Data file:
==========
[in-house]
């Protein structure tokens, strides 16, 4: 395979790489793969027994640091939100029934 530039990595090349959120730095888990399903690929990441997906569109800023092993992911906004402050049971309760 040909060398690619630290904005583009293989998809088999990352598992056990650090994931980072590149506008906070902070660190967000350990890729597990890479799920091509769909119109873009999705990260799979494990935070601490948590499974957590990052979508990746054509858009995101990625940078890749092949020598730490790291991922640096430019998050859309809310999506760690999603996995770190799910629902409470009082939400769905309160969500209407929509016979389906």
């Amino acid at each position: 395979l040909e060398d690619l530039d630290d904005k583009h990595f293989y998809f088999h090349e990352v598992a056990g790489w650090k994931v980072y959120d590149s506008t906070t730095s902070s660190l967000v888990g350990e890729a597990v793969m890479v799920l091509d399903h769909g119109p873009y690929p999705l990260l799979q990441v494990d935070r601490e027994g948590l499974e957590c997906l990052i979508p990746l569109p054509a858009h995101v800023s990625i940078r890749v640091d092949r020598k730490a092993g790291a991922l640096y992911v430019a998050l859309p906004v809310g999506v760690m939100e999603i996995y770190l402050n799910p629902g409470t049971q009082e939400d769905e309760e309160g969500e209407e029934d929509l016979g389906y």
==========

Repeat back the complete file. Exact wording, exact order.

[in-house]
């Protein structure tokens, strides 16, 4: 395979790489793969027994640091939100029934 530039990595090349959120730095888990399903690929990441997906569109800023092993992911906004402050049971309760 040909060398690619630290904005583009293989998809088999990352598992056990650090994931980072590149506008906070902070660190967000350990890729597990890479799920091509769909119109873009999705990260799979494990935070601490948590499974957590990052979508990746054509858009995101990625940078890749092949020598730490790291991922640096430019998050859309809310999506760690999603996995770190799910629902409470009082939400769905309160969500209407929509016979389906």
């Amino acid at each position: 395979l040909e060398d690619l530039d630290d904005k583009h990595f293989y998809f088999h090349e990352v598992a056990g790489w650090k994931v980072y959120d590149s506008t906070t730095s902070s660190l967000v888990g350990e890729a597990v793969m890479v799920l091509d399903h769909g119109p873009y690929p999705l990260l799979q990441v494990d935070r601490e027994g948590l499974e957590c997906l990052i979508p990746l569109p054509a858009h995101v800023s990625i940078r890749v640091d092949r020598k730490a092993g790291a991922l640096y992911v430019a998050l859309p906004v809310g999506v760690m939100e999603i996995y770190l402050n799910p629902g409470t049971q009082e939400d769905e309760e309160g969500e209407e029934d929509l016979g389906y």